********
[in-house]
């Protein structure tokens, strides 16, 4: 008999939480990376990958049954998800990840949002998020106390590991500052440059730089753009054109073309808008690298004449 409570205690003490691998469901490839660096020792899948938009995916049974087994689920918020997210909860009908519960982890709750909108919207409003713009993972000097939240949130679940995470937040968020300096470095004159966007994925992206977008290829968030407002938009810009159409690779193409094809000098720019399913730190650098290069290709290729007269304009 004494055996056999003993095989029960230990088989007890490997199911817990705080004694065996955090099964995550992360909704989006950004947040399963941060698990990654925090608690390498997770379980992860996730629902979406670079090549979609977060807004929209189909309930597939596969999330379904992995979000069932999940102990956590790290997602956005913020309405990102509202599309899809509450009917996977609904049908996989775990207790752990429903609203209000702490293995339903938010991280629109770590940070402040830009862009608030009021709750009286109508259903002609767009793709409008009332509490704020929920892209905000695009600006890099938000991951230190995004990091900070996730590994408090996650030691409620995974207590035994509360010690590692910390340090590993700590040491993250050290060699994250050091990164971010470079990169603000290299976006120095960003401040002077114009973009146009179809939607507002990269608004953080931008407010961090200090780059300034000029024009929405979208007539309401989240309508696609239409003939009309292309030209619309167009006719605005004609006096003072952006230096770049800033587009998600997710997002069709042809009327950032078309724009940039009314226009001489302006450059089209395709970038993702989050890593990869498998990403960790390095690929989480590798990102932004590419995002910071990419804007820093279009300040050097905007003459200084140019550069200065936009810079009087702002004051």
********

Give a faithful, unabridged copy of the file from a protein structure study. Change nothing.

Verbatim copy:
[in-house]
């Protein structure tokens, strides 16, 4: 008999939480990376990958049954998800990840949002998020106390590991500052440059730089753009054109073309808008690298004449 409570205690003490691998469901490839660096020792899948938009995916049974087994689920918020997210909860009908519960982890709750909108919207409003713009993972000097939240949130679940995470937040968020300096470095004159966007994925992206977008290829968030407002938009810009159409690779193409094809000098720019399913730190650098290069290709290729007269304009 004494055996056999003993095989029960230990088989007890490997199911817990705080004694065996955090099964995550992360909704989006950004947040399963941060698990990654925090608690390498997770379980992860996730629902979406670079090549979609977060807004929209189909309930597939596969999330379904992995979000069932999940102990956590790290997602956005913020309405990102509202599309899809509450009917996977609904049908996989775990207790752990429903609203209000702490293995339903938010991280629109770590940070402040830009862009608030009021709750009286109508259903002609767009793709409008009332509490704020929920892209905000695009600006890099938000991951230190995004990091900070996730590994408090996650030691409620995974207590035994509360010690590692910390340090590993700590040491993250050290060699994250050091990164971010470079990169603000290299976006120095960003401040002077114009973009146009179809939607507002990269608004953080931008407010961090200090780059300034000029024009929405979208007539309401989240309508696609239409003939009309292309030209619309167009006719605005004609006096003072952006230096770049800033587009998600997710997002069709042809009327950032078309724009940039009314226009001489302006450059089209395709970038993702989050890593990869498998990403960790390095690929989480590798990102932004590419995002910071990419804007820093279009300040050097905007003459200084140019550069200065936009810079009087702002004051």